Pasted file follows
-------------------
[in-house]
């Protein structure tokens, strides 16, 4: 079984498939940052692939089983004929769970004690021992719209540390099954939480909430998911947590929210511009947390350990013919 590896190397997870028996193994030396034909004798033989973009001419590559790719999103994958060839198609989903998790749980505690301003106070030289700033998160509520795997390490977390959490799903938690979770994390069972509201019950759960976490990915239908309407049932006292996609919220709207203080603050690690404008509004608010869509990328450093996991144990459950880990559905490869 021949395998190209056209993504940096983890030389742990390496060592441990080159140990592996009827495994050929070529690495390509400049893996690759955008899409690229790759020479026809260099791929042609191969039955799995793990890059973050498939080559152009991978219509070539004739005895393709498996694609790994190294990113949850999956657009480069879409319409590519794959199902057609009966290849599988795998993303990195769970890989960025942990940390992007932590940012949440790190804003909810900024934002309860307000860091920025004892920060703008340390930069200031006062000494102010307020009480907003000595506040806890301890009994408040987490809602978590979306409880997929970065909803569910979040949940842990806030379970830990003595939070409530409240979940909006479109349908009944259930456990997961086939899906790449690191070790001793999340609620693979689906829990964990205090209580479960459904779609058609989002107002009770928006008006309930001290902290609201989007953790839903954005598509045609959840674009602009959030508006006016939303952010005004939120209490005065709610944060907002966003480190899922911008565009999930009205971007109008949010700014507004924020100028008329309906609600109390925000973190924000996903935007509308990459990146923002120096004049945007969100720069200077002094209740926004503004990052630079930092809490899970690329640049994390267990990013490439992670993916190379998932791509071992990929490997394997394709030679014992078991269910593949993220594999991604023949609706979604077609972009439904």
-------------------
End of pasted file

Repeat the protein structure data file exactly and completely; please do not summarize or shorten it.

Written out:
[in-house]
């Protein structure tokens, strides 16, 4: 079984498939940052692939089983004929769970004690021992719209540390099954939480909430998911947590929210511009947390350990013919 590896190397997870028996193994030396034909004798033989973009001419590559790719999103994958060839198609989903998790749980505690301003106070030289700033998160509520795997390490977390959490799903938690979770994390069972509201019950759960976490990915239908309407049932006292996609919220709207203080603050690690404008509004608010869509990328450093996991144990459950880990559905490869 021949395998190209056209993504940096983890030389742990390496060592441990080159140990592996009827495994050929070529690495390509400049893996690759955008899409690229790759020479026809260099791929042609191969039955799995793990890059973050498939080559152009991978219509070539004739005895393709498996694609790994190294990113949850999956657009480069879409319409590519794959199902057609009966290849599988795998993303990195769970890989960025942990940390992007932590940012949440790190804003909810900024934002309860307000860091920025004892920060703008340390930069200031006062000494102010307020009480907003000595506040806890301890009994408040987490809602978590979306409880997929970065909803569910979040949940842990806030379970830990003595939070409530409240979940909006479109349908009944259930456990997961086939899906790449690191070790001793999340609620693979689906829990964990205090209580479960459904779609058609989002107002009770928006008006309930001290902290609201989007953790839903954005598509045609959840674009602009959030508006006016939303952010005004939120209490005065709610944060907002966003480190899922911008565009999930009205971007109008949010700014507004924020100028008329309906609600109390925000973190924000996903935007509308990459990146923002120096004049945007969100720069200077002094209740926004503004990052630079930092809490899970690329640049994390267990990013490439992670993916190379998932791509071992990929490997394997394709030679014992078991269910593949993220594999991604023949609706979604077609972009439904």